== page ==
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Paan caution to diabetes patients

Consumption tied to waist size rise

By Our Special Correspondent in New Delhi

  • Published 28.11.18, 3:33 AM
  • Updated 28.11.18, 3:33 AM
Betel quid is the fourth most popular psychoactive substance worldwide after caffeine, nicotine, and alcohol
Betel quid is the fourth most popular psychoactive substance worldwide after caffeine, nicotine, and alcohol Telegraph file picture

A panel of physicians has recommended that persons with diabetes should be screened and advised against betel quid chewing, saying the habit long recognised as a risk factor for multiple cancers also has adverse effects on metabolic health.

The panel, in a “position paper on betel quid (paan) and diabetes” published in the Journal of the Association of Physicians of India, has also called for greater efforts to discourage people from using betel quid, citing risks of cancers and metabolic syndrome, among other illnesses.

Panel members said the recommendations are intended to influence doctors as well as members of the public and come amid the rise in the prevalence of diabetes in the country. A study released earlier this year had estimated that the number of people with diabetes in India had more than doubled from 26 million 1990 to 65 million in 2016.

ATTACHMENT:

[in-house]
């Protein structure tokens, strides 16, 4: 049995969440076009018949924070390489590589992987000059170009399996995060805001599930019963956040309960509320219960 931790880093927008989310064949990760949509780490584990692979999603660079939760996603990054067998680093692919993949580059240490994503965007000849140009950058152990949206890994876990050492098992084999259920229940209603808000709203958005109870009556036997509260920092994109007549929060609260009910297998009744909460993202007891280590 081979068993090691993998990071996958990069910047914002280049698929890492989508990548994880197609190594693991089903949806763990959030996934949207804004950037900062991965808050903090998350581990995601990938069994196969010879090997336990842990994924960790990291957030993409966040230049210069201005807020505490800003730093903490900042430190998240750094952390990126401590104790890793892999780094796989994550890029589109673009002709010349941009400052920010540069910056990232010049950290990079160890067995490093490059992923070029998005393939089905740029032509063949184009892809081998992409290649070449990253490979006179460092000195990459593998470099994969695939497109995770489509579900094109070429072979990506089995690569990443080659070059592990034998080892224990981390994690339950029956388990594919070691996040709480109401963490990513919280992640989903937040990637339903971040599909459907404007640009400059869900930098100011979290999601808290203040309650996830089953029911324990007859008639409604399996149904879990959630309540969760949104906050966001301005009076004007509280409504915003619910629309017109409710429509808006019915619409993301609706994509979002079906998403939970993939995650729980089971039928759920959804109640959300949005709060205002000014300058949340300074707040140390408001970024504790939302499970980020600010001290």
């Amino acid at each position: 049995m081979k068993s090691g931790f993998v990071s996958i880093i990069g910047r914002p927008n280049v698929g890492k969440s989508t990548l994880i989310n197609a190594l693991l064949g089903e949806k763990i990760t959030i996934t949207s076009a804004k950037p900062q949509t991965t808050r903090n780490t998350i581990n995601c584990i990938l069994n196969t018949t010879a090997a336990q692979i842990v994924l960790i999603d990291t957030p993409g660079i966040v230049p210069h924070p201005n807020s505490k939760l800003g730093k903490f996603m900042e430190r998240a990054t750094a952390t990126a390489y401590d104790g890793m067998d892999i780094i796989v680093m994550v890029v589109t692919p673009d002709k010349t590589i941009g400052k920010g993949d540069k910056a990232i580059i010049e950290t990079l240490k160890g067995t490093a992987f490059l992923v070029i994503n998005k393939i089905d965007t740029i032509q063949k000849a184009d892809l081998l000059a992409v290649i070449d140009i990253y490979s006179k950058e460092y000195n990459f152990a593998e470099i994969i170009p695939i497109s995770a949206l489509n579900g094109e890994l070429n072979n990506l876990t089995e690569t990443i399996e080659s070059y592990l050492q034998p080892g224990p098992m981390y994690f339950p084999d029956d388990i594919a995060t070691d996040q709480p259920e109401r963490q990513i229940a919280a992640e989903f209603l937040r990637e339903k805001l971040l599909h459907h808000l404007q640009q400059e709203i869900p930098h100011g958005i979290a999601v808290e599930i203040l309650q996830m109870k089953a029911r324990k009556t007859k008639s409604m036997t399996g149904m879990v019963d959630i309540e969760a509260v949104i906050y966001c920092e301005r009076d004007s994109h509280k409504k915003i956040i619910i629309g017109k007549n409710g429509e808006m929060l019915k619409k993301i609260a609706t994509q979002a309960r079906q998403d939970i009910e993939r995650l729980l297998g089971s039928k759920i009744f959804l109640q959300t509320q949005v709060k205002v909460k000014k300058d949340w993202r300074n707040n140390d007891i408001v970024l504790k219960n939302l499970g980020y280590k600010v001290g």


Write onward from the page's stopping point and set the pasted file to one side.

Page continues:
“For diabetes control, there has been significant emphasis on diet and physical exercise — but betel quid chewing is also an important modifiable lifestyle factor,” Sanjay Kalra, a diabetes specialist in Karnal, Haryana, and president-elect of the Endocrinology Society of India, and a panel member.

The 25-member panel has pointed out that betel quid is the fourth most popular psychoactive substance worldwide after caffeine, nicotine, and alcohol. Members said prevalence of betel quid chewing is believed particularly high across northern and eastern India.

The panel has cited studies from Taiwan that suggest that betel quid chewing raises the risk of the development of diabetes and an independent study in the UK that found that betel nut consumption was associated with increased waist size in men and women.

“We’re particularly concerned about the co-occurrence of betel quid habit and diabetes in the young,” Veerendra Singh, professor of internal medicine at the King George Medical University, Lucknow, and chairperson elect of the Uttar Pradesh Association of Physicians of India.

The panel has called on physicians to screen all persons with diabetes for betel quid use and dependence and refer persons found to be dependent on betel quid to qualified mental health specialists for further therapy.

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